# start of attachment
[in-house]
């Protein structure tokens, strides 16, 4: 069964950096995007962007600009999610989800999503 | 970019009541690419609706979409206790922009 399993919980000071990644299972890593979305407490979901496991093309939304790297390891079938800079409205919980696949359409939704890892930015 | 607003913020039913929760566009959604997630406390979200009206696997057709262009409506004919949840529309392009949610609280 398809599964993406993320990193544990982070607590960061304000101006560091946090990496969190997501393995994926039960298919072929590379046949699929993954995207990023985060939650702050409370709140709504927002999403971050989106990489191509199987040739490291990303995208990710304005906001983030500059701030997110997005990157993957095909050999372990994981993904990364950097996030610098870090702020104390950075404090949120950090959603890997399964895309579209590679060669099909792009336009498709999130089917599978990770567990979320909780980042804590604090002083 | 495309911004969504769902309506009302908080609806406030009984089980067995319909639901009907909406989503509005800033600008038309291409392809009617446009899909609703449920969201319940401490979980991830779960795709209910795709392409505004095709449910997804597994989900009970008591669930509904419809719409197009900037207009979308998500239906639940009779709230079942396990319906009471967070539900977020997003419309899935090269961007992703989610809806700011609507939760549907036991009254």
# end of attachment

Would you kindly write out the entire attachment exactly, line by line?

[in-house]
């Protein structure tokens, strides 16, 4: 069964950096995007962007600009999610989800999503 | 970019009541690419609706979409206790922009 399993919980000071990644299972890593979305407490979901496991093309939304790297390891079938800079409205919980696949359409939704890892930015 | 607003913020039913929760566009959604997630406390979200009206696997057709262009409506004919949840529309392009949610609280 398809599964993406993320990193544990982070607590960061304000101006560091946090990496969190997501393995994926039960298919072929590379046949699929993954995207990023985060939650702050409370709140709504927002999403971050989106990489191509199987040739490291990303995208990710304005906001983030500059701030997110997005990157993957095909050999372990994981993904990364950097996030610098870090702020104390950075404090949120950090959603890997399964895309579209590679060669099909792009336009498709999130089917599978990770567990979320909780980042804590604090002083 | 495309911004969504769902309506009302908080609806406030009984089980067995319909639901009907909406989503509005800033600008038309291409392809009617446009899909609703449920969201319940401490979980991830779960795709209910795709392409505004095709449910997804597994989900009970008591669930509904419809719409197009900037207009979308998500239906639940009779709230079942396990319906009471967070539900977020997003419309899935090269961007992703989610809806700011609507939760549907036991009254």